Knowing God


Icon of God

The knowledge of God, given in the realm of faith as experience – the corporate experience of the Church – implies knowing God in the true sense of the root meaning of “know”, which is to become one with the object of knowing. To know God in this sense is to rest in God, which St Augustine said is the end of man. “You have made us for yourself, O Lord, and our heart can never rest, until it rests in you.” To be truly human, man must live in God and God in him, to which the Incarnation testifies. His life, if it is to be fully human, is to be a practical, dynamic, and a concrete way of life in God. “The glory of God is a living man, and the life of man is the vision of God,” how St Irenæus expresses it. The nature of man derives from spiritual vision and spiritual understanding; and is fused, though not confused, with this spiritual content. Man is not a self-contained whole complete in himself. His full nature cannot be understood, except within the context of a communion of life with God in which he partakes of the divine nature, and becomes the likeness of the image in which he is made. St Athanasius describes it in these words: “God became man in order that man might become God.” Humanity is to be fused – though not confused – with divinity: man’s destiny is to be divinised. The worship of God is alone the life in which man comes to himself and achieves his destiny.

Man in this sense is to be an icon of God, and his full nature cannot be understood unless he is seen in relationship to the organic whole of the spiritual reality of which he forms a part. He is to live within a particular framework of belief and worship, in order that he might manifest, convey, and give support to the spiritual facts undergirding human existence and underlying the liturgical drama of the Eucharist. The Liturgy conveys the Gospel lifestyle in a Eucharistic shape, that man may participate in it and manifest it. As the destiny of Jesus was bound up with the Eucharistic Bread, so too is man’s. The bread – taken, blessed, broken, and given – is, Jesus says, ‘my Life’; but he also says that “this is your Life, this is what Life is all about”. Our identity and destiny is also bound up with that piece of bread, the Bread of Life. To be the Body of Christ means that we too must be taken, consecrated, broken, and given, so that each of us may become a means of grace, and a vehicle of the divine life. What happens in the Eucharist must happen in us.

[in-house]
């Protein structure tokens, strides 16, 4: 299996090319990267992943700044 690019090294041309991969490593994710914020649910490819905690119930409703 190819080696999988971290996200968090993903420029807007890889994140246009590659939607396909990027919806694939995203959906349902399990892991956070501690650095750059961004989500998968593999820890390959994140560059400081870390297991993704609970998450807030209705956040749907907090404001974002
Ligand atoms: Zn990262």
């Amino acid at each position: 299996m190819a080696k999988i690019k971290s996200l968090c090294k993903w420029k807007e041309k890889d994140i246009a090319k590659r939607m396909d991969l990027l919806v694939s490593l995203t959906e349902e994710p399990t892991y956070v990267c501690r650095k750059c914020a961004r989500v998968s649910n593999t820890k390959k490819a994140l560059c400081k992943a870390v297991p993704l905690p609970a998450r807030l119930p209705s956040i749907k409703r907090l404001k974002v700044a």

Sacrament of Life

The Bread that comes down from heaven is, for us, the nourishment and sacrament of Life; because such Life gives us the capacity to give visible shape to death, suffering, love, fear, and grief. It gives us the power to take these things into ourselves, to draw them back into life, that they may be reshaped by Life itself. Life for man is more than survival. Are we not the Easter people? Like Ezekiel before us we know that these dry bones can live again, for the vision in which we live is the reality of the Resurrection, the only event in history which is ultimate.

The Eucharist is to convey this experience of reality as the consummation of Incarnation and Transfiguration: the two poles of the Christian scheme of salvation. As the Incarnation signifies the entry of Spirit into matter – into human and natural existence – so the Transfiguration signifies the consequence of this, the sanctification or spiritualisation of human and natural existence. The Eucharist imitates and repeats this scheme. “God became man, that man might become God” expresses what this scheme of salvation is, and the Eucharist becomes the vehicle of this divine life, continuing through time the redemptive activity of Christ: an image of reality, of Christ, with the capacity to bring about man’s salvation.

The nature of this image is something more than a mere indication of something else, by virtue of sharing in the nature of the object of which it is an image. There is an interpenetration of the one in the other, a physical fusion, though again not confusion. Hence, to know the image instantly makes one aware of the object it reveals, effecting rather than merely indicating what it signifies; and thereby – to the extent that one is open and receptive to its influence – one actually experiences the life which it mysteriously mirrors and enshrines.


From Prayer in the workaday World (Gracewing), by Arthur Middleton